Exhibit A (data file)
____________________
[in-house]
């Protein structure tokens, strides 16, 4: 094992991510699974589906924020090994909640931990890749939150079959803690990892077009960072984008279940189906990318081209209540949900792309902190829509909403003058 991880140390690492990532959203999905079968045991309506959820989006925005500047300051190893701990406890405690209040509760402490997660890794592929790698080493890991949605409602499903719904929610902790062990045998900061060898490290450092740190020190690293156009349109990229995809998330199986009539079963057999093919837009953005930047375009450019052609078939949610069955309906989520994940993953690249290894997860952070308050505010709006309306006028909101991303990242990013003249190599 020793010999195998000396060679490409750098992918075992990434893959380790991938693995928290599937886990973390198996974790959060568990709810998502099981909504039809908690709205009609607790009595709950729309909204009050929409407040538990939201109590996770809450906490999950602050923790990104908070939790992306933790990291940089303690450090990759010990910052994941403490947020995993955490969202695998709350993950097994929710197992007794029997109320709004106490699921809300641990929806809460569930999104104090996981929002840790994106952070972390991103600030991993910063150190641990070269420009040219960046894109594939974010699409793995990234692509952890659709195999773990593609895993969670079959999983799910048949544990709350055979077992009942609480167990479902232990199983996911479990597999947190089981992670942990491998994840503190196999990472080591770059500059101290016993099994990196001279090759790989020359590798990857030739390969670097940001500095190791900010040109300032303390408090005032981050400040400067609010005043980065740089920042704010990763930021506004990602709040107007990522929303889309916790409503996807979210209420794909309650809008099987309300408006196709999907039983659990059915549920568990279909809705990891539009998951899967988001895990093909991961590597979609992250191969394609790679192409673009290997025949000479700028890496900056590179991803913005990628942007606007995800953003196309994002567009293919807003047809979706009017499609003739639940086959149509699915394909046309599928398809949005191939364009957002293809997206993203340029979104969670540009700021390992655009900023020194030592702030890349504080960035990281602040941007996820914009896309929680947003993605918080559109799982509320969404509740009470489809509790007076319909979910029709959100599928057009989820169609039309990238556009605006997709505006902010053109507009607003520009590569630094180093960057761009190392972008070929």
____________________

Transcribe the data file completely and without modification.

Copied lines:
[in-house]
């Protein structure tokens, strides 16, 4: 094992991510699974589906924020090994909640931990890749939150079959803690990892077009960072984008279940189906990318081209209540949900792309902190829509909403003058 991880140390690492990532959203999905079968045991309506959820989006925005500047300051190893701990406890405690209040509760402490997660890794592929790698080493890991949605409602499903719904929610902790062990045998900061060898490290450092740190020190690293156009349109990229995809998330199986009539079963057999093919837009953005930047375009450019052609078939949610069955309906989520994940993953690249290894997860952070308050505010709006309306006028909101991303990242990013003249190599 020793010999195998000396060679490409750098992918075992990434893959380790991938693995928290599937886990973390198996974790959060568990709810998502099981909504039809908690709205009609607790009595709950729309909204009050929409407040538990939201109590996770809450906490999950602050923790990104908070939790992306933790990291940089303690450090990759010990910052994941403490947020995993955490969202695998709350993950097994929710197992007794029997109320709004106490699921809300641990929806809460569930999104104090996981929002840790994106952070972390991103600030991993910063150190641990070269420009040219960046894109594939974010699409793995990234692509952890659709195999773990593609895993969670079959999983799910048949544990709350055979077992009942609480167990479902232990199983996911479990597999947190089981992670942990491998994840503190196999990472080591770059500059101290016993099994990196001279090759790989020359590798990857030739390969670097940001500095190791900010040109300032303390408090005032981050400040400067609010005043980065740089920042704010990763930021506004990602709040107007990522929303889309916790409503996807979210209420794909309650809008099987309300408006196709999907039983659990059915549920568990279909809705990891539009998951899967988001895990093909991961590597979609992250191969394609790679192409673009290997025949000479700028890496900056590179991803913005990628942007606007995800953003196309994002567009293919807003047809979706009017499609003739639940086959149509699915394909046309599928398809949005191939364009957002293809997206993203340029979104969670540009700021390992655009900023020194030592702030890349504080960035990281602040941007996820914009896309929680947003993605918080559109799982509320969404509740009470489809509790007076319909979910029709959100599928057009989820169609039309990238556009605006997709505006902010053109507009607003520009590569630094180093960057761009190392972008070929």